The suburb is on the traditional lands of the Dharawal and Gundungurra people. Mount Annan is the name given to a high point in the western part of the locality and is 190 metres above sea level. It only appears on published maps after 1834. This point was part of Glenlee which was owned by William Howe, who built a fine Georgian house (1824) on the property. Glenlee was acquired by James Fitzpatrick in the 1850s and his descendants ran it as a dairy farm until 1978 with associated cropping and grazing.
The first land release for housing at Mount Annan was in late 1980s for first home buyers and low income families. Later land releases such as Garden Gates were aimed at second and third home buyers. The population growth encouraged the establishment of new shopping facilities, a leisure centre and schools.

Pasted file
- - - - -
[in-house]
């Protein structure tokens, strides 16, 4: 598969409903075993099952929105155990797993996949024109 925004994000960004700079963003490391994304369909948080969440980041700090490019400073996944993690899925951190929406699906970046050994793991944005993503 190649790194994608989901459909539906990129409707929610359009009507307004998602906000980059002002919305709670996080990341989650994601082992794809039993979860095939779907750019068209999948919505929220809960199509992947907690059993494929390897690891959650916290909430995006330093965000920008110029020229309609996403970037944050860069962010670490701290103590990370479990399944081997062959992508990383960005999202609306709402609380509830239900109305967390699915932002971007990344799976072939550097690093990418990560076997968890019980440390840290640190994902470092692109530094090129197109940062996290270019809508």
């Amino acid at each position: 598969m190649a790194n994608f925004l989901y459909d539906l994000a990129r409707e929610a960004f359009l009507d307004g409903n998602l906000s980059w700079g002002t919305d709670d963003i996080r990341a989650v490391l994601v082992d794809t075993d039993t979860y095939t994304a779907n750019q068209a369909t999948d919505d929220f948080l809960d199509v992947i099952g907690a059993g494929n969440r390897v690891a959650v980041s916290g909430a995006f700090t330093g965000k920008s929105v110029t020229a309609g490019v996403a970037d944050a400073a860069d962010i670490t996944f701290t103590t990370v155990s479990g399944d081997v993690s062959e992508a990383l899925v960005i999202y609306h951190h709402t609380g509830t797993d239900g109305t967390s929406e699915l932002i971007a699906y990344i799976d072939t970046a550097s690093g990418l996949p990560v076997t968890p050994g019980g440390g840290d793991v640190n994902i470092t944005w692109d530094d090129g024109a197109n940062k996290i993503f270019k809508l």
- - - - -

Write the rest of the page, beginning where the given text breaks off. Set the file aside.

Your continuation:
The Mount Annan Botanic Garden is the highlight of the suburb. It is a native plant botanic garden and arboretum in an attractive garden and parkland setting and is managed by the Royal Botanic Gardens and Domain Trust.
On the eastern side of the Mount Annan Botanic Gardens is a little piece of history which was constructed in 1880. It is a water canal (aqueduct) which is partly made of sandstone blocks thought to be quarried from Mount Annan. It is part of the Upper Nepean Scheme which supplies water by gravity from the dams on upper Nepean River to Prospect Reservoir along a course of 62 km. Until Warragamba Dam was finished in 1960 this canal supplied most of Sydney’s water.
In 2001 Mount Annan had a population of 6,761, and which was an 85 per cent increase from 1996. The demographic profile of Mount Annan is predominantly young families, with 35 per cent of the population under 18 years of age.